Ely is the seat of White Pine County, and the gateway to Great Basin National Park. It is a small pleasant city famous for its many marvelous murals and for the Nevada Northern Railway (more romantically "The Ghost Train"), surrounded by vast natural beauty with abundant food and lodging choices.
There are always a variety of great events and happenings in Ely, but August especially has something for everyone. The month kicks off with Fun Friday, August 5, in downtown Ely at the corner of 7th and Aultman Street. The highlight of the August Fun Friday is the Chili Cook-off, sponsored by the White Pine Chamber of Commerce. People pay $5 to taste each of the entries and then vote on their favorite in the People’s Choice award. Judges also taste each of the entries and choose the first, second, and third place winners. Cash prizes are awarded. Live entertainment, vendors and give- a-ways, all spotlighted by KDSS Radio, make for a great afternoon of fun.
On Saturday, August 6, the BristleconeArts in the Park Festival opens at the Courthouse Park in downtown Ely. Held on the first weekend of August each year, this event attracts vendors from everywhere to display their beautiful creations ranging from paintings to wood and metal crafts, and many more kinds of original art. The event opens Saturday and runs through Sunday afternoon. Also during the weekend, is the Annual Sagebrush Quilters Quilt Show, held across the street from the County Park in the White Pine Middle School. Dozens of beautiful quilts are on display. Raffles and voting for the favorites are part of the fun.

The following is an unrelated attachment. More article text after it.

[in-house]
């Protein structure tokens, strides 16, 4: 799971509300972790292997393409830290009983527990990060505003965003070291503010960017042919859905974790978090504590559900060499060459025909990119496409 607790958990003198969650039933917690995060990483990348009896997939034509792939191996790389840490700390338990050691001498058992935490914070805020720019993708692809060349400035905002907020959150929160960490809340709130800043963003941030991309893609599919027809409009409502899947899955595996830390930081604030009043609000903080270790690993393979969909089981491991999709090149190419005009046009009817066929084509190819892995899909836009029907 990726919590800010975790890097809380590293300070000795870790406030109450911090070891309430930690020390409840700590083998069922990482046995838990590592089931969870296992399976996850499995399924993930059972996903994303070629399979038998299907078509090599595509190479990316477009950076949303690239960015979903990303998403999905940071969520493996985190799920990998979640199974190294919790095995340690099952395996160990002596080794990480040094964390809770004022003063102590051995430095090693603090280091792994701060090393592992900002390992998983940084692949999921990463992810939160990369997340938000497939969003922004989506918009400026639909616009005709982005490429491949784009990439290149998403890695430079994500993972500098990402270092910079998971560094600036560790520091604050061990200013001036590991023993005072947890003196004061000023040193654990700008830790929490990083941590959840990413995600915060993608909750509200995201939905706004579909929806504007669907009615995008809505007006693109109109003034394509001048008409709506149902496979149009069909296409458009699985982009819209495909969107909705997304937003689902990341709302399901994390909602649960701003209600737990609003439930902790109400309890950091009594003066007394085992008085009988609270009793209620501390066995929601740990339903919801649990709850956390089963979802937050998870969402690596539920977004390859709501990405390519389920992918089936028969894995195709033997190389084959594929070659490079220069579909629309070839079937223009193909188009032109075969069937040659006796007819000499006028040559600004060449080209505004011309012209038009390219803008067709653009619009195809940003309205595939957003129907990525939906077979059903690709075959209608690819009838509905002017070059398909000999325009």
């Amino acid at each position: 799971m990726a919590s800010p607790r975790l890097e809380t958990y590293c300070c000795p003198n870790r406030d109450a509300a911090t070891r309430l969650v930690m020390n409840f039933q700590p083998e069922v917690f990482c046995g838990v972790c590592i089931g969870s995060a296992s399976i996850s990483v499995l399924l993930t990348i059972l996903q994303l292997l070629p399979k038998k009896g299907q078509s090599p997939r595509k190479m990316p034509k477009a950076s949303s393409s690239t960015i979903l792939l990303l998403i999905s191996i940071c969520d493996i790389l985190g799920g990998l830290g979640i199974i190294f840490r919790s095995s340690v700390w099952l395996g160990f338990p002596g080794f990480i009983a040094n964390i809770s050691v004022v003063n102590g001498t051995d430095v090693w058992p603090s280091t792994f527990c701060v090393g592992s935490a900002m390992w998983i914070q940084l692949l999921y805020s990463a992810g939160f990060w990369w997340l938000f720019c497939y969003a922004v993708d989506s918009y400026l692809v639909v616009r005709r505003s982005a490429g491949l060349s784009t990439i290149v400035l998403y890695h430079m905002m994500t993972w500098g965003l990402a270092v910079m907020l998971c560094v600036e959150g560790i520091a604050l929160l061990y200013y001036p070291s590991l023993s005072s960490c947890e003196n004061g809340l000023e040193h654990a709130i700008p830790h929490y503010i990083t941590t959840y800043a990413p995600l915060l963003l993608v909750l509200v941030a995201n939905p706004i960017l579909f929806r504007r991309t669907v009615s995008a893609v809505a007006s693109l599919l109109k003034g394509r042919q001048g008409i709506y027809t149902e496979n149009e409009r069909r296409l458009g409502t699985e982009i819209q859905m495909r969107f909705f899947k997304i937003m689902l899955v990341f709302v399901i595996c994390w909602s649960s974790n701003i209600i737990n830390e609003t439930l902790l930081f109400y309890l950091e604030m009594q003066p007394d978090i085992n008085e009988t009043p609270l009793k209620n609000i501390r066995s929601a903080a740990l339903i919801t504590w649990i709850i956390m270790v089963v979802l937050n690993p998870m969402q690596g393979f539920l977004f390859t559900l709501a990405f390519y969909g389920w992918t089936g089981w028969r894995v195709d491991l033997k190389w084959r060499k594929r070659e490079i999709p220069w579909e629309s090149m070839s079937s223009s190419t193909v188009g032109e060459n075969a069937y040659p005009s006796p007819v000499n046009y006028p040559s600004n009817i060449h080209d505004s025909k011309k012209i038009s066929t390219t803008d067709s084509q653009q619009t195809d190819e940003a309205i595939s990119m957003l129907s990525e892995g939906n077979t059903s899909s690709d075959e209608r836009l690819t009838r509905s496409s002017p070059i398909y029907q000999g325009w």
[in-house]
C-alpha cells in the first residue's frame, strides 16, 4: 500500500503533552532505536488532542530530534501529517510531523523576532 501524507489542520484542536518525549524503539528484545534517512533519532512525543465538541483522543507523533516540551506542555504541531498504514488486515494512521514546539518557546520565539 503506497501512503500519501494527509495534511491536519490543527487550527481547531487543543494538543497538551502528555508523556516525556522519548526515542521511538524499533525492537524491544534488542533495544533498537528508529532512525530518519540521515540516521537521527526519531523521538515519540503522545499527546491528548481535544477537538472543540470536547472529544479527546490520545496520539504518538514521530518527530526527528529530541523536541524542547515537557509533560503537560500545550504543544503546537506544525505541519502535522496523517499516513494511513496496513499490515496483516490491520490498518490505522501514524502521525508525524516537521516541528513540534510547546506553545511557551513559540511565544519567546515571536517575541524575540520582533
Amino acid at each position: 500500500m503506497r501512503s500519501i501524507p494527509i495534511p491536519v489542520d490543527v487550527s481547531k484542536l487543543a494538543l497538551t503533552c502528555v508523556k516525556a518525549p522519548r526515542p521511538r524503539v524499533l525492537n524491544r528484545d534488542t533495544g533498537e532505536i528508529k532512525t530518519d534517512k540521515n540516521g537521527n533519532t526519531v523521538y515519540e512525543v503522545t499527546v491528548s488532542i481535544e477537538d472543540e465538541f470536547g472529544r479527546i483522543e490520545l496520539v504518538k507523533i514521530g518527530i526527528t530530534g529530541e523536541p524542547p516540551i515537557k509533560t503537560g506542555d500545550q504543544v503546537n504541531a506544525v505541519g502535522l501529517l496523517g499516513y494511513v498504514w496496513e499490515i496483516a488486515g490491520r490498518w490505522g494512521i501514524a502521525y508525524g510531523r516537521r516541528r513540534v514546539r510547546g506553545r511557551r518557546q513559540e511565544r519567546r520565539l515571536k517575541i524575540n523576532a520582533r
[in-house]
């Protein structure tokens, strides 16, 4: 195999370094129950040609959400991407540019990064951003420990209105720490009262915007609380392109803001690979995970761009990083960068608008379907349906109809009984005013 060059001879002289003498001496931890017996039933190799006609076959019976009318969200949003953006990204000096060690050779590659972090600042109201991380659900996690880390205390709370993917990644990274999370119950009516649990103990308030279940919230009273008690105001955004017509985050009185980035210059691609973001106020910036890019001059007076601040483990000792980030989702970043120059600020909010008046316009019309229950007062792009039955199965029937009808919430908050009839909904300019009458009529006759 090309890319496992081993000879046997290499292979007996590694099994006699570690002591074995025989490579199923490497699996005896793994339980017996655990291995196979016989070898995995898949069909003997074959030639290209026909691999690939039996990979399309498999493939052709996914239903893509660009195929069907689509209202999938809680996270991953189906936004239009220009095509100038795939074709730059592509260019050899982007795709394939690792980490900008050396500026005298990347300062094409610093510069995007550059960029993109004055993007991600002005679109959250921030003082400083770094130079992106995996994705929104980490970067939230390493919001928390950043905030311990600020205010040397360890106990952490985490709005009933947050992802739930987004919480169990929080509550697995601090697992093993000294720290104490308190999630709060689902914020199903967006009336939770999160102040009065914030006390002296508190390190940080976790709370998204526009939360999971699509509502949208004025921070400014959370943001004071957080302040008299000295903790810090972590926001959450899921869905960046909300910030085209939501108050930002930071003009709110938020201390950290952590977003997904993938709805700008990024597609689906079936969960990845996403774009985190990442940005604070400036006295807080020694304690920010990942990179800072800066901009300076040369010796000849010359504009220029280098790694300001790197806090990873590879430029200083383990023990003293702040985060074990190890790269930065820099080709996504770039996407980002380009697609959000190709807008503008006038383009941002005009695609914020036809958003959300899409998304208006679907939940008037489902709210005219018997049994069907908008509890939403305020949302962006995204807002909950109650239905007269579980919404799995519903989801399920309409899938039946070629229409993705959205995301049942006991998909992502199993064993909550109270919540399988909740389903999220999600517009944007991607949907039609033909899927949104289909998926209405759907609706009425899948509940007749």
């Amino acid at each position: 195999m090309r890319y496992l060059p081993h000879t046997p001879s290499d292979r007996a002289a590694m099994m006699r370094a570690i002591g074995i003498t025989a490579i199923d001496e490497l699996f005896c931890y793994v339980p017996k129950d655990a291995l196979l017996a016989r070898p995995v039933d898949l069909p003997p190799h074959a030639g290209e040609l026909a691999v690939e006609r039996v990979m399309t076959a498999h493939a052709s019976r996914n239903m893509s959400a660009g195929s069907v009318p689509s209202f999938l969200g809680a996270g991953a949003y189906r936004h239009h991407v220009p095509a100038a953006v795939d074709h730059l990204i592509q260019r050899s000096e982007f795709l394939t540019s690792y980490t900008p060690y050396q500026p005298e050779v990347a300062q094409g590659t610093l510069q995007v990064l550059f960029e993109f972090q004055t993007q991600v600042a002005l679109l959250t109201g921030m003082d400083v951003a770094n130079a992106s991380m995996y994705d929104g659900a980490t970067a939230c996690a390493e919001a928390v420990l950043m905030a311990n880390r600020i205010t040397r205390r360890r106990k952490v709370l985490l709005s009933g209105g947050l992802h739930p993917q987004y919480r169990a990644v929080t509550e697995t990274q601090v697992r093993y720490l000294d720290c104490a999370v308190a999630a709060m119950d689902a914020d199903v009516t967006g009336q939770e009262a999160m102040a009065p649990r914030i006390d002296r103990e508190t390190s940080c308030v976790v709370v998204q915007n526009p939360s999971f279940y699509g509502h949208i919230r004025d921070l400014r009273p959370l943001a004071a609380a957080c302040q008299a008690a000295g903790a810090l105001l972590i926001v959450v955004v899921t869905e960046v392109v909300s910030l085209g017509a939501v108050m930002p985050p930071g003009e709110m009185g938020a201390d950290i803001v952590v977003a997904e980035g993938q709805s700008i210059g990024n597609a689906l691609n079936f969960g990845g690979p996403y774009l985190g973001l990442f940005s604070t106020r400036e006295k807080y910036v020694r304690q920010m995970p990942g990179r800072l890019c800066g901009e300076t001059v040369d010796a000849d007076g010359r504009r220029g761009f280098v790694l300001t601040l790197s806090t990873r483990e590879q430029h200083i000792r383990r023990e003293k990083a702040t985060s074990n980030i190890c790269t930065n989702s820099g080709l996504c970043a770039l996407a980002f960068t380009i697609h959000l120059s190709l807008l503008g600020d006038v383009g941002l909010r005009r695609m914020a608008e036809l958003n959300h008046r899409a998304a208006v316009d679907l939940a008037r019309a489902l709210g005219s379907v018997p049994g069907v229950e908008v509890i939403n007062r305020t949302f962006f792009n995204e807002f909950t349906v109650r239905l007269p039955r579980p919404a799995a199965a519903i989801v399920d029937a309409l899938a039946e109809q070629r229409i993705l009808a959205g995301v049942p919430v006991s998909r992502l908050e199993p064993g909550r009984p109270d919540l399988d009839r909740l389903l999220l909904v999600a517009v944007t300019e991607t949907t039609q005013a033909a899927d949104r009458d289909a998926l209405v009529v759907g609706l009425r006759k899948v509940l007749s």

The second weekend of August is the White Pine Rodders Annual Car Show. Classic and antique vehicles of all kinds are on display at the County Park. People can enjoy the cars while talking to the owners and getting tips on their own restoration projects. What a great way to spend the day enjoying the fresh outdoor summer day.
The third weekend of August is the Annual White Pine County Fair and Horse Races. The fair is a chance to see the entries of art and craft, food, floral, and all the projects by the 4-H contestants. Race times begin at 1:00 pm on both Saturday and Sunday, and para-mutual betting lets the fans put their money on their favorite horse. Food, entertainment, vendors, and displays are all there to be enjoyed. The Annual Ely Volunteer Fire Department and Cattlewomen’s BBQ features pit roasted beef and all the tasty treats of a great cookout. Tickets are available locally and at the event. The White Pine Ranch Rodeo is held on Saturday, also featuring the best in roping and team events. A golf tournament provides additional play for the weekend. The 4–H Live Stock auction is held on Sunday and wraps up a great weekend.